Monday, October 17, 2016

Minimizing Federal Income Tax on Sale of Qualified Small Business Stock

By J. Troy Terakedis & Brian K. Kim

A taxpayer who is considering the sale of certain stock may have the opportunity to exclude or defer part or all of the gain on such sale. To be eligible for the exclusion or deferral, such stock must be “qualified small business stock” (QSBS). To qualify as QSBS, the taxpayer must have acquired the stock at its original issue from a corporation with aggregate gross assets of $50 million or less. Generally, stock issued by most technology startups is a prime candidate for the potential QSBS treatment.

Under Section 1202 of the Internal Revenue Code (IRC), a taxpayer may be able to partially or entirely reduce (i.e., exclude) the gain on the sale of QSBS. Depending on the acquisition date of the QSBS, the exclusion amount can range from 50% to 100% under the current legislative framework. To qualify for the Section 1202 exclusion, among other conditions, the taxpayer must have held the QSBS for more than 5 years.

Under IRC Section 1045, a taxpayer also has the opportunity to rollover (i.e., defer) the gain on the sale of QSBS into new QSBS within 60 days after the sale. The taxpayer must have held the QSBS being sold for more than 6 months to qualify for the Section 1045 rollover.

If you are considering the sale of QSBS or for more information, please contact J. Troy Terakedis (614-744-2589) or Brian K. Kim (614-591-5464) in our Columbus, Ohio office.

Monday, October 10, 2016

IRS Allows Taxpayers to Self-Certify Waiver of Missed 60-Day Retirement Plan/IRA Rollover Deadline

By Jordan Schreier

A taxpayer who receives a distribution from a qualified retirement plan or IRA can continue the tax deferred status of the amounts distributed by rolling over the distribution to another qualified plan or IRA within 60 days from the date of the distribution. When the rollover does not occur by the 60th day, the ability to defer taxation is lost. However, under limited circumstances, the IRS permits a waiver of the 60-day rule if the failure to timely complete the rollover was due to events beyond the control of the taxpayer and the taxpayer applies for an expensive ($10,000) IRS private letter ruling.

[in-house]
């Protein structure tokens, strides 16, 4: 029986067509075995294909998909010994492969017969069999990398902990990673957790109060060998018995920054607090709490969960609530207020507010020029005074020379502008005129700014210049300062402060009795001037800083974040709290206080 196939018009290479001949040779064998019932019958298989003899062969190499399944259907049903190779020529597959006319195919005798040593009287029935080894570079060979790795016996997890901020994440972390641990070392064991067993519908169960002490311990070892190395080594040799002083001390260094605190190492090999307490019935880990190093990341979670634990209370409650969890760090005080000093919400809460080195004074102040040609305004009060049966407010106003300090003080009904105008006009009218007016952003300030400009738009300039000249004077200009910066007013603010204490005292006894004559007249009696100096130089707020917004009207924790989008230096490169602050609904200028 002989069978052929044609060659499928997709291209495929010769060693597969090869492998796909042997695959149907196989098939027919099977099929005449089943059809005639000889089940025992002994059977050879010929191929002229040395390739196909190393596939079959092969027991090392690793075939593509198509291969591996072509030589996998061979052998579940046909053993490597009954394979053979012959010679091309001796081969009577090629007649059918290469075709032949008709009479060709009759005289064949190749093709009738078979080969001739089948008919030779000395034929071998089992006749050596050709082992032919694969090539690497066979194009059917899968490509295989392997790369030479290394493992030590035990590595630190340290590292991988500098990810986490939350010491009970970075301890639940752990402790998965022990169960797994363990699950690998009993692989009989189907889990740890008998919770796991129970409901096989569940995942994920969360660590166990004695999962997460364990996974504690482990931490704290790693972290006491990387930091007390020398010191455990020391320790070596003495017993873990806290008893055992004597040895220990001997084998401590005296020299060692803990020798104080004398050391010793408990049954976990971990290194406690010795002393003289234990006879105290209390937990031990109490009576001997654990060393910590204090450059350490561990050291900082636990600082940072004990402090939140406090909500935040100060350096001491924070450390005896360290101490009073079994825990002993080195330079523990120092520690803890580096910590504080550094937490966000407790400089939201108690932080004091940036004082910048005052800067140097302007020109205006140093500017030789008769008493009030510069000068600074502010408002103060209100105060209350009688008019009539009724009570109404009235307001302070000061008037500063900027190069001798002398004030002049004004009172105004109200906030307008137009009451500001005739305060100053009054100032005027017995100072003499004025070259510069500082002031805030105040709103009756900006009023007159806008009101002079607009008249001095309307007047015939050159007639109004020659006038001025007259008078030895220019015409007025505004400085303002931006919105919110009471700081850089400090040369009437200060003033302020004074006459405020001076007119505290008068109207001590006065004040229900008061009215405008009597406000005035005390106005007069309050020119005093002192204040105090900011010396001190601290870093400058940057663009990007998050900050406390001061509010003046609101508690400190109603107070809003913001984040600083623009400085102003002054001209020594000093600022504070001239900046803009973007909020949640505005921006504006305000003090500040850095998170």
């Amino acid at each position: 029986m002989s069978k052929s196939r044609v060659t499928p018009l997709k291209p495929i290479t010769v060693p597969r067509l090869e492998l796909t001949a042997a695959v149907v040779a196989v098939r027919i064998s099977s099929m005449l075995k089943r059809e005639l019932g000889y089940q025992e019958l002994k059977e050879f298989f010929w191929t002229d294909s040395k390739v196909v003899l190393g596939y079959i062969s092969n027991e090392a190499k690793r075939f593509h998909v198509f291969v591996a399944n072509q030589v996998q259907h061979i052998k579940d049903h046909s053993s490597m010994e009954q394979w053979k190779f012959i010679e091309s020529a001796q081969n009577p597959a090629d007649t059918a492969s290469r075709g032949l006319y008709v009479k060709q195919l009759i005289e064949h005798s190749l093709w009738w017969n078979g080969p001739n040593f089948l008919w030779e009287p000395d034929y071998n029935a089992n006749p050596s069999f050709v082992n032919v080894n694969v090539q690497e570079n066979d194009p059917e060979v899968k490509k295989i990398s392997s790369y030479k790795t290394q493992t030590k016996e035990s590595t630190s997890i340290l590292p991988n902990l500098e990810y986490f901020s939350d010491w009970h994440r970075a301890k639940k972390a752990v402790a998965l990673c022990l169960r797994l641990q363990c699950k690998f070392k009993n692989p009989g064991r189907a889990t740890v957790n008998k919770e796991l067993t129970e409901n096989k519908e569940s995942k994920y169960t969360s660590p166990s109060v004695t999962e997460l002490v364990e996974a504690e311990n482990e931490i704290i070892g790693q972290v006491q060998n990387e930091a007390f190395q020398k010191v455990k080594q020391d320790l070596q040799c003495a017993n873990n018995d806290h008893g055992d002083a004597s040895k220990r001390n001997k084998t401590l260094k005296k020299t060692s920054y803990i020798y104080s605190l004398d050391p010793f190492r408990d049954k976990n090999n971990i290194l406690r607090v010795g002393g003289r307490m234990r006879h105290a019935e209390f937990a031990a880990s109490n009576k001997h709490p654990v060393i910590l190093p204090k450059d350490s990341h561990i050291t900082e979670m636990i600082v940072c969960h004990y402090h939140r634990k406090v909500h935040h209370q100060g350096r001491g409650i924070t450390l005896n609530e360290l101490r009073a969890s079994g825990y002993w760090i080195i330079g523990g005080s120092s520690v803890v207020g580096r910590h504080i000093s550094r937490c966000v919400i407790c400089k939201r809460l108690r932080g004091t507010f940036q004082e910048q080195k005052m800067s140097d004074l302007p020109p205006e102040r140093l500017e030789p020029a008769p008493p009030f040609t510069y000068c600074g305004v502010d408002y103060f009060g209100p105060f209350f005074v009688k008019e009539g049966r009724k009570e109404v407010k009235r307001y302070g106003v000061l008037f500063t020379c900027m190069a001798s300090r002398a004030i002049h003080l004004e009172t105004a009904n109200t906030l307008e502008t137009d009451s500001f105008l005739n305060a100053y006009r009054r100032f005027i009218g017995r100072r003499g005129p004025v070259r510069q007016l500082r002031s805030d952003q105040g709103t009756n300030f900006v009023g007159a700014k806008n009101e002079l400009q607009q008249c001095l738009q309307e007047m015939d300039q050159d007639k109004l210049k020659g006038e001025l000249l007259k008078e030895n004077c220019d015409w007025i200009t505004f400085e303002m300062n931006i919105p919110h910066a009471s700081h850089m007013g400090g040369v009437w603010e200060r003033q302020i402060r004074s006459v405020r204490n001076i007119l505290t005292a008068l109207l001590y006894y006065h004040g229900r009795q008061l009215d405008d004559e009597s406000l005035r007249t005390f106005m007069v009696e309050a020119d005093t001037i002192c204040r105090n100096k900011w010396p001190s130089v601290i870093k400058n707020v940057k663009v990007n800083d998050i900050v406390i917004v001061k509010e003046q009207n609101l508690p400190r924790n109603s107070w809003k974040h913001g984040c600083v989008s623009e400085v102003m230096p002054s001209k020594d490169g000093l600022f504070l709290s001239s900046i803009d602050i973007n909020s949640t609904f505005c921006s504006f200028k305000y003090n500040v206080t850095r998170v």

In August 2016, the IRS broadened the opportunity for waiver by authorizing taxpayers to self-certify the reasons for waiver of the 60-day rule and allowing the IRA custodian or plan administrator receiving the late rollover to rely on the self-certification. Under the new procedure, self-certification is only permitted for limited reasons. These are:

  • Financial institution error
  • Misplaced and uncashed distribution check
  • Distribution mistakenly deposited in ineligible account
  • Severe damage to taxpayer’s principal residence
  • Death of a member of taxpayer’s family
  • Serious illness of taxpayer or member of taxpayer’s family
  • Taxpayer incarceration
  • Restrictions of a foreign country
  • Postal error
  • Distribution due to IRS levy and proceeds of levy returned to taxpayer
  • Party making the distribution delayed providing information the receiving plan administrator or IRS custodian needed to complete the rollover.
There are a number of other requirements for the self-certification to be valid, including that the rollover be completed as soon as practicable after one of the listed circumstances no longer prevents the rollover. Completion of the rollover within 30 days satisfies this requirement. The self-certification rule is an important opportunity for taxpayers who did not rollover their distributions within 60 days but want to continue to the tax deferral of the amounts distributed.

For more information, please contact Jordan Schreier in our Ann Arbor, Mich. office at 734-623-1945.

Monday, October 3, 2016

Grantor Retained Annuity Trusts (GRATs)

By Jeff Gehring

Although the Federal Reserve continues to threaten to raise interest rates, current rates issued by the IRS applicable to estate planning transactions remain at historically low levels. For October, the long-term AFR is 1.95%, and the Section 7520 rate, which is essentially the IRS’s assumed rate of return, is only 1.6%. Such low rates make Grantor Retained Annuity Trusts (GRATs) and sales to grantor trusts very attractive because any appreciation in the value of the transferred assets in excess of the IRS’s assumed rate will accrue to the beneficiaries free of transfer tax. New proposed regulations issued by the IRS could severely limit the discounts applied to transfers of family business interests in the future. Therefore, the time is right for clients to use GRATs and grantor trust sale techniques to transfer business interests out of their taxable estates.

The current low interest rates make a Qualified Personal Residence Trust (QPRT) less attractive because the low assumed rate of return produces a lower retained interest, thereby generating a larger taxable gift on the larger remainder interest. Thus, while a QPRT may still be an attractive technique for a home owned in an appreciating real estate market, the current economics of a QPRT are less favorable than a GRAT.

As the end of the year approaches and clients consider year-end tax planning, please keep interest rate sensitive techniques in mind because they may be more favorable in 2016 than they will be next year. If you have questions regarding the above techniques, please contact Jeff Gehring in our Lexington, Ky. office at 859-899-8713.

Monday, September 26, 2016

Life Insurance Policy Review

By Judy Fertel Layne